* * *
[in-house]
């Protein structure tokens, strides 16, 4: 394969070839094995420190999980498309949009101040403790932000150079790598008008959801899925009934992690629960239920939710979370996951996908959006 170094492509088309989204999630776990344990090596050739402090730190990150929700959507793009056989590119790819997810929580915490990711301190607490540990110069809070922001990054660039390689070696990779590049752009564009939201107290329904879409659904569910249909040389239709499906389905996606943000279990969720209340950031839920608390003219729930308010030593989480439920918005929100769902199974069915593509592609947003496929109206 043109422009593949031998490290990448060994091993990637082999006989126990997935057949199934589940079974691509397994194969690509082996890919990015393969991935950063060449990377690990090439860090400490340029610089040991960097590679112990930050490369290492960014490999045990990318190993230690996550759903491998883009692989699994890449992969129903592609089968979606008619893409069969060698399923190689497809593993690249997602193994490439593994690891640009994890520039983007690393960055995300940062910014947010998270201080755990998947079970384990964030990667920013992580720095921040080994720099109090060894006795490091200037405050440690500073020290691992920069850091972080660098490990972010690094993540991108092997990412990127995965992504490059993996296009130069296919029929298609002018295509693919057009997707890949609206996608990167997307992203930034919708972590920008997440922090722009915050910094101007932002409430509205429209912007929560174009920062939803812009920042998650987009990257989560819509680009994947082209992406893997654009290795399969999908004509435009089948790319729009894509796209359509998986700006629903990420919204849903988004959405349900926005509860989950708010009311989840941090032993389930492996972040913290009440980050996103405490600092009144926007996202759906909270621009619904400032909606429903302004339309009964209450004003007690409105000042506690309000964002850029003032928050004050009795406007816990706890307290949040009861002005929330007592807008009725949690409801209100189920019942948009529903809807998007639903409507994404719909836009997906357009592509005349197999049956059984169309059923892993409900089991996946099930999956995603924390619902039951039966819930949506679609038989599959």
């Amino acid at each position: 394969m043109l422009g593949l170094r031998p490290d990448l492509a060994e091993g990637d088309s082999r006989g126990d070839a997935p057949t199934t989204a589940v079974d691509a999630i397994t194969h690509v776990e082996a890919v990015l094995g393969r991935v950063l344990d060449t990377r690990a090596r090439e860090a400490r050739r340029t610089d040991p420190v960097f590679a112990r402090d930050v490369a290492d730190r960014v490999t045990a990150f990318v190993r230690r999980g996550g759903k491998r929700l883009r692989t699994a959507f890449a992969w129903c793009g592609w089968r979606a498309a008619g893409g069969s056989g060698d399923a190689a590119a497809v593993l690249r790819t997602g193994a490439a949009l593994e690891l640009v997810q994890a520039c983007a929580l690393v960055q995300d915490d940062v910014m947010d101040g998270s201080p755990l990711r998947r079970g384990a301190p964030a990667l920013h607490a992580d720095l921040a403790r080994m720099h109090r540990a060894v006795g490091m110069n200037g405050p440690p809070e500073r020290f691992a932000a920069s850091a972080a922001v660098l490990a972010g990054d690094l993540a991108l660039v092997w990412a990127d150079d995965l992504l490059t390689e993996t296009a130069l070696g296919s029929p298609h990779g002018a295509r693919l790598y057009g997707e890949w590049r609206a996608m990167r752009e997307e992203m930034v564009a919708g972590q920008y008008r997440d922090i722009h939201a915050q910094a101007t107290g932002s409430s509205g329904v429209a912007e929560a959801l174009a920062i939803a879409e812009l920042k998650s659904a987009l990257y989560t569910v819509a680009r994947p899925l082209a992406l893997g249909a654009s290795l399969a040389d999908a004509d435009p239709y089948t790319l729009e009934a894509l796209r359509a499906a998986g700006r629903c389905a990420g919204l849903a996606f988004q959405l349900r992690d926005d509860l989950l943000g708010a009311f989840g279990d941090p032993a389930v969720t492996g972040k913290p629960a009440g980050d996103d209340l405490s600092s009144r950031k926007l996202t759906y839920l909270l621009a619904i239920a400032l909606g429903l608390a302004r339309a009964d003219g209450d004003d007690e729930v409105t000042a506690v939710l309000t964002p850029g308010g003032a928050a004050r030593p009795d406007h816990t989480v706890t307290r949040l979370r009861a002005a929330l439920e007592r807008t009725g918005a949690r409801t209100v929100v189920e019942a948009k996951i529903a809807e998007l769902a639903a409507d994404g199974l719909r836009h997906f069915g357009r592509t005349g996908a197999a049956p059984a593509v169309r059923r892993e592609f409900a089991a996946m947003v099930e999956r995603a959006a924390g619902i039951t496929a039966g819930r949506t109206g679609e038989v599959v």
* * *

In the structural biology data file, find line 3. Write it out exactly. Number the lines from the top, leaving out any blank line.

């Amino acid at each position: 394969m043109l422009g593949l170094r031998p490290d990448l492509a060994e091993g990637d088309s082999r006989g126990d070839a997935p057949t199934t989204a589940v079974d691509a999630i397994t194969h690509v776990e082996a890919v990015l094995g393969r991935v950063l344990d060449t990377r690990a090596r090439e860090a400490r050739r340029t610089d040991p420190v960097f590679a112990r402090d930050v490369a290492d730190r960014v490999t045990a990150f990318v190993r230690r999980g996550g759903k491998r929700l883009r692989t699994a959507f890449a992969w129903c793009g592609w089968r979606a498309a008619g893409g069969s056989g060698d399923a190689a590119a497809v593993l690249r790819t997602g193994a490439a949009l593994e690891l640009v997810q994890a520039c983007a929580l690393v960055q995300d915490d940062v910014m947010d101040g998270s201080p755990l990711r998947r079970g384990a301190p964030a990667l920013h607490a992580d720095l921040a403790r080994m720099h109090r540990a060894v006795g490091m110069n200037g405050p440690p809070e500073r020290f691992a932000a920069s850091a972080a922001v660098l490990a972010g990054d690094l993540a991108l660039v092997w990412a990127d150079d995965l992504l490059t390689e993996t296009a130069l070696g296919s029929p298609h990779g002018a295509r693919l790598y057009g997707e890949w590049r609206a996608m990167r752009e997307e992203m930034v564009a919708g972590q920008y008008r997440d922090i722009h939201a915050q910094a101007t107290g932002s409430s509205g329904v429209a912007e929560a959801l174009a920062i939803a879409e812009l920042k998650s659904a987009l990257y989560t569910v819509a680009r994947p899925l082209a992406l893997g249909a654009s290795l399969a040389d999908a004509d435009p239709y089948t790319l729009e009934a894509l796209r359509a499906a998986g700006r629903c389905a990420g919204l849903a996606f988004q959405l349900r992690d926005d509860l989950l943000g708010a009311f989840g279990d941090p032993a389930v969720t492996g972040k913290p629960a009440g980050d996103d209340l405490s600092s009144r950031k926007l996202t759906y839920l909270l621009a619904i239920a400032l909606g429903l608390a302004r339309a009964d003219g209450d004003d007690e729930v409105t000042a506690v939710l309000t964002p850029g308010g003032a928050a004050r030593p009795d406007h816990t989480v706890t307290r949040l979370r009861a002005a929330l439920e007592r807008t009725g918005a949690r409801t209100v929100v189920e019942a948009k996951i529903a809807e998007l769902a639903a409507d994404g199974l719909r836009h997906f069915g357009r592509t005349g996908a197999a049956p059984a593509v169309r059923r892993e592609f409900a089991a996946m947003v099930e999956r995603a959006a924390g619902i039951t496929a039966g819930r949506t109206g679609e038989v599959v």